# How do you find the volume of the parallelepiped with adjacent edges pq, pr, and ps where p(3,0,1), q(-1,2,5), r(5,1,-1) and s(0,4,2)?

Given three vectors, there is a product, called scalar triple product, that gives (the absolute value of it), the volume of the parallelepiped that has the three vectors as dimensions.

So:

and the derminant is given for example with the Laplace rule (choosing the first row):

By signing up, you agree to our Terms of Service and Privacy Policy

To find the volume of the parallelepiped with adjacent edges ( \overrightarrow{pq} ), ( \overrightarrow{pr} ), and ( \overrightarrow{ps} ), where ( p(3,0,1) ), ( q(-1,2,5) ), ( r(5,1,-1) ), and ( s(0,4,2) ), you can use the scalar triple product formula:

[ V = | \overrightarrow{pq} \cdot (\overrightarrow{pr} \times \overrightarrow{ps}) | ]

Where ( \overrightarrow{pq} ) is the vector from ( p ) to ( q ), ( \overrightarrow{pr} ) is the vector from ( p ) to ( r ), and ( \overrightarrow{ps} ) is the vector from ( p ) to ( s ).

The cross product ( \overrightarrow{pr} \times \overrightarrow{ps} ) can be calculated using the determinant of a matrix:

[ \overrightarrow{pr} \times \overrightarrow{ps} = \begin{pmatrix} i & j & k \ x_2 - x_1 & y_2 - y_1 & z_2 - z_1 \ x_3 - x_1 & y_3 - y_1 & z_3 - z_1 \end{pmatrix} ]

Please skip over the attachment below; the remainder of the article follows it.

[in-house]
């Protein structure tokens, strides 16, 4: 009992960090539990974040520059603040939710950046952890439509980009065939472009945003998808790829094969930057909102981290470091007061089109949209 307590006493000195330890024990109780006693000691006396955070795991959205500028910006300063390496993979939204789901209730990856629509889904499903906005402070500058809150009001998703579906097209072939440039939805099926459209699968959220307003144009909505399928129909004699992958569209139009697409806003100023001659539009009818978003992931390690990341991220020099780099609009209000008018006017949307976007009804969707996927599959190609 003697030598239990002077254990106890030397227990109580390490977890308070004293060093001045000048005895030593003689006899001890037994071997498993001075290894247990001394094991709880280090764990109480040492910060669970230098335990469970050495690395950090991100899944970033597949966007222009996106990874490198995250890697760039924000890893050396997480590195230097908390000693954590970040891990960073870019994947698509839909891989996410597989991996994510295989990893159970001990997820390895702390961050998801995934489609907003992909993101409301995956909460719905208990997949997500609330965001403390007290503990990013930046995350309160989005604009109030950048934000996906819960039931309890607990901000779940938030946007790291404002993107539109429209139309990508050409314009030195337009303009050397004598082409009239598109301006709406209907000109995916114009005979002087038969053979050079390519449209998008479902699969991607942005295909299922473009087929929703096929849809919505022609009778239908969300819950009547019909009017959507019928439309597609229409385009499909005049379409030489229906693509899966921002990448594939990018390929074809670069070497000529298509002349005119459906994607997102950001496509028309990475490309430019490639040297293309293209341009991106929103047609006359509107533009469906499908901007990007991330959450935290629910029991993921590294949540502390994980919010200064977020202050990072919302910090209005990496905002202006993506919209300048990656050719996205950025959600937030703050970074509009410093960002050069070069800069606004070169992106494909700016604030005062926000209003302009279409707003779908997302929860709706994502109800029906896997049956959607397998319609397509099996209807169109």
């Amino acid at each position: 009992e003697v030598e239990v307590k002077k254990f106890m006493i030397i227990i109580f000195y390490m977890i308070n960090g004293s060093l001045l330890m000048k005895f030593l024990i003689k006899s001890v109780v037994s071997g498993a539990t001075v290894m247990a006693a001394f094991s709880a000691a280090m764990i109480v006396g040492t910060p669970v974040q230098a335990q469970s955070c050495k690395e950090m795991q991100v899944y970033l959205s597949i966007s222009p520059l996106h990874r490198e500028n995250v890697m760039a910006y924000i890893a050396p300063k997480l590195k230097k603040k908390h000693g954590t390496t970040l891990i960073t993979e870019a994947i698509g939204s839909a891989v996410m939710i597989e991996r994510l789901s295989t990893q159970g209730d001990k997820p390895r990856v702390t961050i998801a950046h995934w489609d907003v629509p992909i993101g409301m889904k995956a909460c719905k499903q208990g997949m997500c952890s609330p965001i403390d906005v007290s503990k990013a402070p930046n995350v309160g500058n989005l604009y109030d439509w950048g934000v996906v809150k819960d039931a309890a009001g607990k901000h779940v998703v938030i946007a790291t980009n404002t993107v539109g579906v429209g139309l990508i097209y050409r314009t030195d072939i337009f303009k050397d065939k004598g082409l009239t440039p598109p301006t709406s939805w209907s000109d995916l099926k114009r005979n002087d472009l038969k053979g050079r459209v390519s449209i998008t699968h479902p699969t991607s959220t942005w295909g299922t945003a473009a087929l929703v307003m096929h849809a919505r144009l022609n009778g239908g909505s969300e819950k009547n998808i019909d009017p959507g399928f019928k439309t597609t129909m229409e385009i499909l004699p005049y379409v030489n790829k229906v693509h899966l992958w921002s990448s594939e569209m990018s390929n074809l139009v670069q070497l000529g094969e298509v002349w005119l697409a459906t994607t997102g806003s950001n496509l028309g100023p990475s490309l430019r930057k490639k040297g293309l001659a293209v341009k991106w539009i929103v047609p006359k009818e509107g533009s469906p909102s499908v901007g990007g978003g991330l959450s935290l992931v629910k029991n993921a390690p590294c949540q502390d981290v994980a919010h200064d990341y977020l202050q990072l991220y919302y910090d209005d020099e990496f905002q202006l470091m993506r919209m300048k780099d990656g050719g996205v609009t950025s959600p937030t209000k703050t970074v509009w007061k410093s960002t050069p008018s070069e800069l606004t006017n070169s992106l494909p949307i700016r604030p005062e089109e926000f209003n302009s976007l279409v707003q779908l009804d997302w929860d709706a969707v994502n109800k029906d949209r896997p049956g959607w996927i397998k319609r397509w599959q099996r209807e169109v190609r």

Where ( (x_1, y_1, z_1) ), ( (x_2, y_2, z_2) ), and ( (x_3, y_3, z_3) ) are the coordinates of points ( p ), ( r ), and ( s ) respectively.

Once you have the cross product, you can then calculate the dot product with ( \overrightarrow{pq} ), take the absolute value, and find the volume of the parallelepiped.

By signing up, you agree to our Terms of Service and Privacy Policy

When evaluating a one-sided limit, you need to be careful when a quantity is approaching zero since its sign is different depending on which way it is approaching zero from. Let us look at some examples.

When evaluating a one-sided limit, you need to be careful when a quantity is approaching zero since its sign is different depending on which way it is approaching zero from. Let us look at some examples.

When evaluating a one-sided limit, you need to be careful when a quantity is approaching zero since its sign is different depending on which way it is approaching zero from. Let us look at some examples.

- How do you find the volume of the solid generated when the regions bounded by the graphs of the given equations #y = 2/sqrtx, x=1, x=5# and the #x#-axis are rotated about the #x#-axis?
- How do you find the volume of the wedge-shaped region on the figure contained in the cylinder #x^2 + y^2 = 16# and bounded above by the plane #z = x# and below by the xy-plane?
- How do you find the volume of the largest rectangular box in the first octant with three faces in the coordinate planes and one vertex in the plane #x + 6y + 10z = 60#?
- How do you Find the volume of the solid that lies in the first octant and is bounded by the three coordinate planes and another plane passing through (3,0,0), (0,4,0), and (0,0,5)?
- A solid has a circular base of radius 1. It has parallel cross-sections perpendicular to the base which are equilateral triangles. How do you find the volume of the solid?

- 98% accuracy study help
- Covers math, physics, chemistry, biology, and more
- Step-by-step, in-depth guides
- Readily available 24/7